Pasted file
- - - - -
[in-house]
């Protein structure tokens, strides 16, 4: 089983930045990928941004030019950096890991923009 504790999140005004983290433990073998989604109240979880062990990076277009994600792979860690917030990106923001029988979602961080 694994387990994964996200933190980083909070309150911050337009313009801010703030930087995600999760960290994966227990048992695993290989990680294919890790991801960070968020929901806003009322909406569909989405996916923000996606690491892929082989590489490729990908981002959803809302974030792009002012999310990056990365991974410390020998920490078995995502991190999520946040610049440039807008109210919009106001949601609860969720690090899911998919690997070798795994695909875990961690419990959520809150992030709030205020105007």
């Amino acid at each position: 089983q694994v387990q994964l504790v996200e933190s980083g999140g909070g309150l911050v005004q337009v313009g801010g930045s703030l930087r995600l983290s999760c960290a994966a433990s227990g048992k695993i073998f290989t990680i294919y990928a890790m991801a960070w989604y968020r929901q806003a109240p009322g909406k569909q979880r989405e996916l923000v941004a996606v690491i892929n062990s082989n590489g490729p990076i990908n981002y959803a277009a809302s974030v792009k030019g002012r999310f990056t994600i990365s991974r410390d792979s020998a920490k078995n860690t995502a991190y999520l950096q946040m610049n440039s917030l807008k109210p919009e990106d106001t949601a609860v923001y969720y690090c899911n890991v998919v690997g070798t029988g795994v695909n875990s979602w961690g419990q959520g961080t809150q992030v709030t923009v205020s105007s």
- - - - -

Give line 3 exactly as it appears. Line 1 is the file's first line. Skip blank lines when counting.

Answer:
């Amino acid at each position: 089983q694994v387990q994964l504790v996200e933190s980083g999140g909070g309150l911050v005004q337009v313009g801010g930045s703030l930087r995600l983290s999760c960290a994966a433990s227990g048992k695993i073998f290989t990680i294919y990928a890790m991801a960070w989604y968020r929901q806003a109240p009322g909406k569909q979880r989405e996916l923000v941004a996606v690491i892929n062990s082989n590489g490729p990076i990908n981002y959803a277009a809302s974030v792009k030019g002012r999310f990056t994600i990365s991974r410390d792979s020998a920490k078995n860690t995502a991190y999520l950096q946040m610049n440039s917030l807008k109210p919009e990106d106001t949601a609860v923001y969720y690090c899911n890991v998919v690997g070798t029988g795994v695909n875990s979602w961690g419990q959520g961080t809150q992030v709030t923009v205020s105007s």